To make our communities safer, ATF is launching a new way to collect your tips involving firearms or to provide leads to help us prevent crimes from happening. Using your phone, tablet or computer, you will be able to tell us instantly and anonymously about crimes that may be happening in your communities that involve firearms, explosives, violent crime, or arson.
Where is it ATF’s job to deal with violent crime? Sure, the other stuff falls under their purview. What about alcohol and tobacco crimes?
For years, ATF has demonstrated a shocking lack of responsibility and judgment. We saw this with Operation Fast and Furious and again with Operation Fearless. This inspector general report confirms what weve long suspected: poor management and a loose organizational culture has led to completely avoidable failures in its undercover storefront operations. ATF has been tasked with an important responsibility of keeping firearms out of the hands of criminals. Its time that this organization gets serious about that duty. Our safety and our rights depend on it
So says The Daily Caller. This turns out to be about 1 in 3 gun dealers. Non-compliance with ATF regulations and paperwork is the most common reason a dealer is out of compliance. Checking the wrong box, I suppose.
Also, from that article, looks like ATF inspections are up since Obama took office.
Which could have greater handling requirements, making the manufacture of ammunition a bit more costly or impossible to make. Depending on who you read.
Interesting read on it at AmmoLand.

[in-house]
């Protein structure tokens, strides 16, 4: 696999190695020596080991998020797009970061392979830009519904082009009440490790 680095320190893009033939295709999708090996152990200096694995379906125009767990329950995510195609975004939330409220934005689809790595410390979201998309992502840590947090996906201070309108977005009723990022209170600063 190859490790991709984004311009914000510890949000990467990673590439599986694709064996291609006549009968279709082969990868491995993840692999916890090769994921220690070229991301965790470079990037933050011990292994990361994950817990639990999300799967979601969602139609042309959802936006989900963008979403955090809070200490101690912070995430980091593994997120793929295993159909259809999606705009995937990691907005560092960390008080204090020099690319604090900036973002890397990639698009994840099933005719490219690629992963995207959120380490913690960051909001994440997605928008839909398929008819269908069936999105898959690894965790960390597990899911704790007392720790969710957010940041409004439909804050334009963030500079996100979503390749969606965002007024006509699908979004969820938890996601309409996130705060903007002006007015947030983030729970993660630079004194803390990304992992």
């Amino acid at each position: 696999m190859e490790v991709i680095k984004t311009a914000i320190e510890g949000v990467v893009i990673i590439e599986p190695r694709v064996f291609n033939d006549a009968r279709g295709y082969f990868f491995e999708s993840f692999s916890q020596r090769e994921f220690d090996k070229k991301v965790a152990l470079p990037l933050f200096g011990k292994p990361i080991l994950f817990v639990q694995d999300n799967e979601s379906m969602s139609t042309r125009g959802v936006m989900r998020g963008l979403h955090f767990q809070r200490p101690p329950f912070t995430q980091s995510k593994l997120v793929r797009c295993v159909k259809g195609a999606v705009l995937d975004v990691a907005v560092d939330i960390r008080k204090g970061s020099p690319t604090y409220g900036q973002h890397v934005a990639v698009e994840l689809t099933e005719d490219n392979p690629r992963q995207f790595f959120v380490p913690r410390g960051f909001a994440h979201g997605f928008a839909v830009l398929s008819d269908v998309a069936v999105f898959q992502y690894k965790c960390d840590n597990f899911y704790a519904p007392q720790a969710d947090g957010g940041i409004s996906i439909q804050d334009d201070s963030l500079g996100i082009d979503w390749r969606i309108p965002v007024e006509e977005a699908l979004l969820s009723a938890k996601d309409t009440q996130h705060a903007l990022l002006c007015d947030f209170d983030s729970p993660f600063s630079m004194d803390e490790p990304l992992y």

Mexico wants the US to reinstate the assault weapons ban and asked congress to do so. Did they think about asking congress to pass a law saying the ATF can’t smuggled guns into Mexico?
A man in Ohio was busted for having nearly 200 of them. He claims they were muzzle brakes. I wonder what they looked like?
Update: Thanks to Farm Dad, it likely is this:
Update 2: Ebay listing now gone. But was called See and See or some such.
Update 3: Screen grab:
Well, they also ran guns into Mexico. So, this doesn’t surprise me.
The GAO says the ATF is hoarding gun owners personal information. This is likely illegal:
The U.S. Government Accountability Office (GAO), the go-to federal oversight agency, conducted an audit of ATF and found it does not remove certain identifiable information, despite the law explicitly mandating it do so. GAO conducted reviews for four data systems, and concluded at least two of ATFs systems violated official protocols.
In his first television interview, Bureau of Alcohol, Tobacco, Firearms and Explosives (ATF) Deputy Director, Head Thomas Brandon tells CBS’ “Sunday Morning” that the agency’s job is not to take away firearms from people, but to regulate weapons that can be misused.
“We’re a small agency with a big job,” Brandon tells correspondent Richard Schlesinger, in an interview to be broadcast Sunday, July 31.
Brandon also says his agency is hampered by not having the necessary technology. Congress has imposed constraints on ATF, such as prohibiting the agency from creating a computerized database of gun purchases.
On to an actual database:
Yet, Brandon says, not having the database hurts. Indeed, after the San Bernardino shootings, it took 12 hours to find out who owned the guns used in the attack. He says a computer database would have helped, and adds that not having one simply doesn’t make sense.
“There’s a lot of things that don’t make sense in this town, you know?” Brandon tells Schlesinger. “And, so, yeah, would it be efficient and effective? Absolutely. Would the taxpayers benefit with public safety? Absolutely. Are we allowed to do it? No.”
Yes, because government lists are such a great idea.
The ATF has some interesting data on NFA weapons:
Remember, I do this to entertain me, not you.
Uncle Pays the Bills